The Prodigy's Blog "1990"

July 5, 2016

Today's guest blog comes from one of my dad's mentors, Dan Sanders:



In 1990 the top three billboard songs, starting at number three, were “Hold On” by Wilson Philips, at number two, “It Must Have Been Love” by Roxette, and holding down the number three spot was “Nothing Compares 2 U” by Sinead O’Connor. In 1990, a huge tribute concert was held at Wembley Stadium. The performers included Anita Baker, Tracy Chapman, Peter Gabriel, the Neville Brothers, and Neil Young, and the event was broadcast to 61 countries around the world. The question is, who was this tribute held for? The answer is in the podcast.


For a moment, I want to take a look at the current year of 2016. I just learned that Paul Simon says (and yes, just at the moment my fingers touched the keys I heard it also: “Simon says”) he’s ready to hang up his guitar and quit music. He has been on tour and his latest album, Stranger to Stranger, is getting rave reviews with the single “Wristband” getting the most plays. His current tour ended July 1 in Queens, the New York borough where he grew up. Following that, as he put it, he intends to drift and travel for a year, perhaps with his third wife, Edie Brickell. Paul is quoted as saying “It’s an act of courage to let go…. I am going to see what happens if I let go. Then I’m going to see, who am I?” Me? I totally understand. I am one who has let go so many times it feels like holding on.


In 1990 I again found myself outside the so-called exciting world of radio broadcasting and went to work for a mental health company that ran group homes for adults suffering from what was then called mental retardation. Many had spent their lives institutionalized and in many cases under very bad conditions. As a result of deinstitutionalization, a process begun in the 1920s and increased during the 1950s and 1960s, many intellectually disabled people were placed in these group homes. When I started doing this type of work, a priest told me that he had also done this work and the burnout rate was very high. If you lasted three years, you were considered a long-time employee. I lasted five years, becoming a program coordinator the last three years. I carried a pager that rested by my bed at night, and if it went off in the middle of the night, it meant one of the clients was having an episode that could last for hours. I was heading for violence, and the restrictions on what we could do to control our clients was justifiably very strict. In the podcast, I do have a funny story about one of these episodes. After five years, I was called to the main office where with deep apologies I was laid off due to budget cuts. I almost did a happy dance. I wasn’t burnt out, I was fried.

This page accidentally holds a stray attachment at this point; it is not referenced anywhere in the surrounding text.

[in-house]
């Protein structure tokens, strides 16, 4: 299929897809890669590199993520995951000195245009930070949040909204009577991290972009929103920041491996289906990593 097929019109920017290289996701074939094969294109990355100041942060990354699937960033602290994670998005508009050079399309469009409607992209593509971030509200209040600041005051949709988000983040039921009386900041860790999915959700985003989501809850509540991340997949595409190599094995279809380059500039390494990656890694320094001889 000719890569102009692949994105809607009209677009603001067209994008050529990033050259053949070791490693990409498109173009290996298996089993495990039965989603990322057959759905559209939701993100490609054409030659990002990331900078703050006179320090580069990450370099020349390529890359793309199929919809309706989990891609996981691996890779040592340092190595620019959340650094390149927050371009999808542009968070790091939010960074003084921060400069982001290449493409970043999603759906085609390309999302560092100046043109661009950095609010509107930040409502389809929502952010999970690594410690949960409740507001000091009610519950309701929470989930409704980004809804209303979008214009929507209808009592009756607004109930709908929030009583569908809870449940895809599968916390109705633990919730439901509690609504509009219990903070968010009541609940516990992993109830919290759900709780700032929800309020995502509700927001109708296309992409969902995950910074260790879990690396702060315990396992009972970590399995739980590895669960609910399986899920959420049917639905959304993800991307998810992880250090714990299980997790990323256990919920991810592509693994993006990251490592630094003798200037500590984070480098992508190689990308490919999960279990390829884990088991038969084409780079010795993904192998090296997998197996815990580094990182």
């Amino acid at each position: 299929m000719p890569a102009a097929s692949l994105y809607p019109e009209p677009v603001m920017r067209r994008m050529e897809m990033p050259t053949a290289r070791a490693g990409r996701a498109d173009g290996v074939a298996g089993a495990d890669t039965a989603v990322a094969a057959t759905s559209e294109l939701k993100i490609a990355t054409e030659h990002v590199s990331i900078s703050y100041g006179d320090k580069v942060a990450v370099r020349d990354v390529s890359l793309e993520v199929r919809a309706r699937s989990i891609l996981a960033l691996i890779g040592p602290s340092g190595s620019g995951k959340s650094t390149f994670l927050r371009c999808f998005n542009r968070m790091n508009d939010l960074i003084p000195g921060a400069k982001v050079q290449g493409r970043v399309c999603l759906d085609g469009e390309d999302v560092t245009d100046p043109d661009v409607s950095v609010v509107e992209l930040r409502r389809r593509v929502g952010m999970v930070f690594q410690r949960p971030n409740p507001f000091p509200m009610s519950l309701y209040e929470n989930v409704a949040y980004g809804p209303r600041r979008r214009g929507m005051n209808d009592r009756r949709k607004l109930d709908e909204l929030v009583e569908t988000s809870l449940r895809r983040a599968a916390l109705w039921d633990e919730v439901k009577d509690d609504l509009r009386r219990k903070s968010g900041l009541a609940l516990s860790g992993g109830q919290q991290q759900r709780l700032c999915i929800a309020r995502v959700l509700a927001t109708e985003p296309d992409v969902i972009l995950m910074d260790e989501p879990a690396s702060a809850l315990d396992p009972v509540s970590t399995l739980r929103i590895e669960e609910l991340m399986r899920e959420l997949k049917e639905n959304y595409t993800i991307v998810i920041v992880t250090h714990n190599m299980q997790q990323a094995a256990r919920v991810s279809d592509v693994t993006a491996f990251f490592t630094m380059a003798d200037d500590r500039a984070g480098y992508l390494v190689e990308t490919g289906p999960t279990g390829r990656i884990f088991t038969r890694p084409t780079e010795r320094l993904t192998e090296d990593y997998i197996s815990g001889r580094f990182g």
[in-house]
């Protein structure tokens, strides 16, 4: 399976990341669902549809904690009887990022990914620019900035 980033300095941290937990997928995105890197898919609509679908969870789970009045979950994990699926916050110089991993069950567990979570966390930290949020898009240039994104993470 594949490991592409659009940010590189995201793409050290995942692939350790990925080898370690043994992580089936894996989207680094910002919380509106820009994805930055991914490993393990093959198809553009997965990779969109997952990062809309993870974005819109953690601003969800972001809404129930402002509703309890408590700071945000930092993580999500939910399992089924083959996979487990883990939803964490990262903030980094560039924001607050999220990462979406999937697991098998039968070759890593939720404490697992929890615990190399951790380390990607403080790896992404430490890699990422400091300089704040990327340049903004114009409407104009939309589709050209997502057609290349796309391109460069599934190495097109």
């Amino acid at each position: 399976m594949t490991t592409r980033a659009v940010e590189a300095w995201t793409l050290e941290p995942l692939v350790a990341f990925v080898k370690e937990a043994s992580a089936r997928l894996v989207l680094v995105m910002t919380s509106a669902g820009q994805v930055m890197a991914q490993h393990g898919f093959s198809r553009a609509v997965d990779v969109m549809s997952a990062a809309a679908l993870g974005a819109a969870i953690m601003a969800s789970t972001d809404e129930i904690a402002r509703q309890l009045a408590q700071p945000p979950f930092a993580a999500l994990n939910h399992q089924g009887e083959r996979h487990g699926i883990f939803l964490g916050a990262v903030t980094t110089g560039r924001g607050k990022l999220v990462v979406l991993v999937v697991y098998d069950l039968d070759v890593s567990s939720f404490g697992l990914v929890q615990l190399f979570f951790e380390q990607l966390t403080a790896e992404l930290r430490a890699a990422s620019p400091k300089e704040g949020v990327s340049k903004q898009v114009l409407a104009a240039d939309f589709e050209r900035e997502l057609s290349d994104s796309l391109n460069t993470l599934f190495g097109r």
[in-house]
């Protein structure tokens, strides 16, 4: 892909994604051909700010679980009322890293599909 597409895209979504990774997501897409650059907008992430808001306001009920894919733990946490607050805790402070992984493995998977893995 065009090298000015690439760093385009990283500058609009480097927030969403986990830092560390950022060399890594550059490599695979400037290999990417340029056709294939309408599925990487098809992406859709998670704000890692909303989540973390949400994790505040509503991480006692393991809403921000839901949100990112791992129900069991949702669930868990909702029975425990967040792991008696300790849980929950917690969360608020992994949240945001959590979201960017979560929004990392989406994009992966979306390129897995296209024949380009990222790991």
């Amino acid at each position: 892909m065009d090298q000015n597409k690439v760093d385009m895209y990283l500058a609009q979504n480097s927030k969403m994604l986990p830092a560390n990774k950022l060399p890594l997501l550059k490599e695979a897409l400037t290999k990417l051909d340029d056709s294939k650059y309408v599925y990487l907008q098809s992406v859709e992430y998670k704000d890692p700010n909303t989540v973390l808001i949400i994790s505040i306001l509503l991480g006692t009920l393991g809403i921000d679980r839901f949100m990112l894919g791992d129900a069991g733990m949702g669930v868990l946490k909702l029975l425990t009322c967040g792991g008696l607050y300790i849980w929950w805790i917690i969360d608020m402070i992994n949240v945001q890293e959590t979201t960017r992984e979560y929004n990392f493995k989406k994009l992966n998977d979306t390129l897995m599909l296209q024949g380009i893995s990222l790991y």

One of the major events of 1990 that stands out in my mind was the release of a man who fought against a system of racial segregation in South Africa and because of his determined resistance spent 27 years of his life in jail under very harsh conditions. Nelson Mandela and his fellow prisoners were routinely subjected to inhumane punishments for the slightest offenses. While in confinement, he earned a bachelor of law degree from the University of London and served as a mentor to his fellow prisoners, encouraging them to seek better treatment through nonviolent resistance. He also smuggled out political statements and a draft of his autobiography, Long Walk to Freedom, published five years after his release. After he was released, he continued his fight for human rights and eventually became the first black president of South Africa.


I will have more music news and history, that funny story about my days in mental health, and the answer to the trivia question all in the podcast on the shores of Rambling Harbor.  Join me there.